‘…she swarms with all ages, natures, sexes, callings… she seems to be a glutton, for she desires always to be full.’

Amen to that.

Tales from Hollywood

Two Hollywood stories caught my eye recently as I flicked through my newspaper and sipped my coffee in a local café. The first was the revelation that comedy actor Richard Prior and brooding macho heartthrob Marlon Brando had been lovers. Generally, I don’t go in for celebrity tittle tattle. I really don’t care who does who as long as it’s consensual and they don’t frighten the horses, but it was the statement from Richard Prior’s widow that, given enough cocaine, her husband would…

…f**k a radiator and send it flowers in the morning…

that had me spitting out my americano. What a woman. I’m not sure I would have been quite so magnanimous.

The second story was the news that British-born actor John Mahoney had died at the age of 77. John Mahoney found fame later in life as the crabby blue-collar dad in ‘Frazier’ who delighted in pricking the pretensions of his snobby sons. He was often handed the best lines and one of the best was…

Boy, things have really changed since my day. Back then, if a girl got into trouble, her family would send her away to relatives in another state and if anyone asked, just lied and said she went to Europe. Then when she came back, they’d raise the baby as a little sister. Not like today, we had morals and values back then.

I remember those values. And I see them coming round again.

Can I Get, Like, a Coffee?

Can I Get, Like, a Coffee?

It’s often said that the strength of the English Language is its extraordinary ability to absorb, evolve and invent. All fine and dandy. Otherwise we’d still be grunting like Beowulf. But being old and increasingly resistant to change, there are some modern verbal twists that make me want to scream – literally.

Here are a few of my least favourite things.

Like

I like ‘like’. It’s a likeable little word with an ancient pedigree – Old Norse – handy for many a sentence. Handy that is except when it’s repeated ad nauseum by some reality TV nobody in terracotta tan and Brazilian.

“She was like, ‘you aren’t using that word correctly’, and I was like, ‘yes I am’. That’s, like, so unfair.”

No it’s not, like, so unfair. It just makes you sound, like, a bit thick.

Can I get…

Strictly speaking, it should be “may I have…” or “I’d like…” but I’m not that much of a purist. I’m okay with “can I have…” even though it’s actually a question not a request, but “can I get…”? No, no, no, it’s just ugly.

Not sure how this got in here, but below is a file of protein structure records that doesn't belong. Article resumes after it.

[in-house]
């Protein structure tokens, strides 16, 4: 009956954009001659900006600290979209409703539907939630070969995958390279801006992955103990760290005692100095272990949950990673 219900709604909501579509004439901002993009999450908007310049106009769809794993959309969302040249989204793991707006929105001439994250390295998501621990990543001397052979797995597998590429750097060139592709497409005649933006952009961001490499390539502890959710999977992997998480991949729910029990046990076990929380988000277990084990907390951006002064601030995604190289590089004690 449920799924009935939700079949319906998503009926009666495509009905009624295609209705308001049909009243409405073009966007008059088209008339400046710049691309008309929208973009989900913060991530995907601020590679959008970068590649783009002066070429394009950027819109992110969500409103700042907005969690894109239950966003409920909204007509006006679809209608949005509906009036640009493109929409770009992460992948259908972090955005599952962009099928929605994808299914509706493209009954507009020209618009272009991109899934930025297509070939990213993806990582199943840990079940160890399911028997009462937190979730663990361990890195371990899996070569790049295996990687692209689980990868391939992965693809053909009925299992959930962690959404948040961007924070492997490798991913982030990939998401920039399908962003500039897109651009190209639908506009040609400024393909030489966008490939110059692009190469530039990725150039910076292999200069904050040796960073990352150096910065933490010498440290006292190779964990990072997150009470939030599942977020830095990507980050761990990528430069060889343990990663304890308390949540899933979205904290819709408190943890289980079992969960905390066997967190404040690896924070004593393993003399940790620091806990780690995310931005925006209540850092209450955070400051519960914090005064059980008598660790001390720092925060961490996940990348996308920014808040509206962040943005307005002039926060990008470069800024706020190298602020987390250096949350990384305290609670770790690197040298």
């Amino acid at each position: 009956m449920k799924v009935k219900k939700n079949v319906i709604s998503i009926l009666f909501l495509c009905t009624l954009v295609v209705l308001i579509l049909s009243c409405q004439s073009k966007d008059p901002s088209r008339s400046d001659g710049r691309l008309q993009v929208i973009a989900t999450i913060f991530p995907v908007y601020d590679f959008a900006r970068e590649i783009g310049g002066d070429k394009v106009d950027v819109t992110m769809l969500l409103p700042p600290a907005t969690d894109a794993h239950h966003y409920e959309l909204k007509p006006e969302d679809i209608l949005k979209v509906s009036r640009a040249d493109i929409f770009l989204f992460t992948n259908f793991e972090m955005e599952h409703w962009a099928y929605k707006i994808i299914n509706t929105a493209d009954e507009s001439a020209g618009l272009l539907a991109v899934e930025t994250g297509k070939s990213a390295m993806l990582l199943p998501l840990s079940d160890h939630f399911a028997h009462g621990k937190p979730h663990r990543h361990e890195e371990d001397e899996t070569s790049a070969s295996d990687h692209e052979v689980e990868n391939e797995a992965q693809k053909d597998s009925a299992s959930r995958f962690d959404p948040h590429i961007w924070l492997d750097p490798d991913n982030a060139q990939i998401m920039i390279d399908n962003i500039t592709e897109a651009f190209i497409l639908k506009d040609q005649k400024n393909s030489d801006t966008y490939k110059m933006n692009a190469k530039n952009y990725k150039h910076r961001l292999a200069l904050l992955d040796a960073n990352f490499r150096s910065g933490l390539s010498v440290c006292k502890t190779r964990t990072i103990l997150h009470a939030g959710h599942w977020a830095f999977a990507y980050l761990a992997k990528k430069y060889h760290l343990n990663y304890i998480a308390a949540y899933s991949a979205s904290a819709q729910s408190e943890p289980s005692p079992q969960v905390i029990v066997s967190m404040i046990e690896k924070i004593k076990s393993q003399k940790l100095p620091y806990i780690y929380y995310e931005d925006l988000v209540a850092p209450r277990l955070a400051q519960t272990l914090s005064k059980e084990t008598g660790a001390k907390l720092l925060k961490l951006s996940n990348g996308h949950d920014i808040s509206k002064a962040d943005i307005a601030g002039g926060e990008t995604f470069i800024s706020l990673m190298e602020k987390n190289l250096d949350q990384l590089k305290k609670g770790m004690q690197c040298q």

Awesome

These days everything is awesome. No it’s not. The Niagara Falls are awesome. The annual migration of wildebeest across the Serengeti is awesome. A meal at Nandos is just chicken.

So…

So, it seems anyone explaining something or telling a story – from learnéd professors on the Ten O’Clock News to the trendy young things on Graham Norton’s big red chair – begin with ‘so’. So, literally everyone’s at it. So, even Mr Norton’s TV company is called ‘So Television’.

And when asked how they feel about something, the response invariably starts with…

You know what?

No, I don’t. That’s why I’m asking, stupid.

Or they’ll say…

I can’t lie.

Which, of course, is a lie.

And then there’s ‘myself’, ‘ourselves’ and ‘yourself’. Why have people suddenly started speaking like a copper trying to talk posh in the witness box? What the hell is wrong with ‘me’, ‘us’ and ‘you’?

Postcode Lottery

A phrase used to describe the variable quality of services across the realm, used over and over again by lazy journalists. Frankly, I’m only interested in the actual postcode lottery and only then if I’ve won the twenty-five grand.

You smashed it/you nailed it/you made it your own/you blew the roof off.

The mindless verdicts delivered by talentless talent show judges to some wannabee who’s just butchered a Whitney Houston classic. Someone really should tell the tele-fodder that their pop career will be shorter than the life cycle of a fruit fly and that the only one really nailing it is Simon Cowell.

Do you want a bag at all? Do you have a Nectar card at all? Do you want a receipt at all?

What’s the ‘at all’ about? All of what? Yes, of course I want a bloody receipt – all of it. How else can I bring something back?

Calling out

Where once we used to challenge, expose, question, examine and probe, now we ‘call out’. Even Maybot (our current prime minister who may not be in Number 10 by the time this nonsense goes out) says it. And her a grammar school girl too. I blame Harvey Weinstein and the rest of the neanderthals who’ve been ‘called out’ with their knickers down.

I’ll give it 250%

Er, no you won’t. You literally can’t.

In politics, optics trump metrics

I think I first heard this techno-babble on the BBC’s Newsnight. Apparently it translates as ‘belief overcomes fact’. Nothing new there – religion has been playing that trick ever since Adam and Eve uttered the words ‘where do we come from?’ In my day, metrics were all about metres and litres and an optic was a device for measuring the hard stuff in a pub. Can I get, like, a double?

 

And last, my most disliked…

Literally

So, everyone’s gone literally crazy. It’s literally this and literally that.

“I literally jumped out of my skin.”

No you didn’t otherwise you’d be in the morgue with your vital organs hanging out – literally.

So, I’m, like, calling out this dreary repetition and misuse of, like, certain words which are, like, literally sending me, like, bonkers.

“Can I get, like, a crappafrappaccino?”

I don’t know, can you?

Here endeth the lesson from a fully paid-up member of the grumpy old farts club.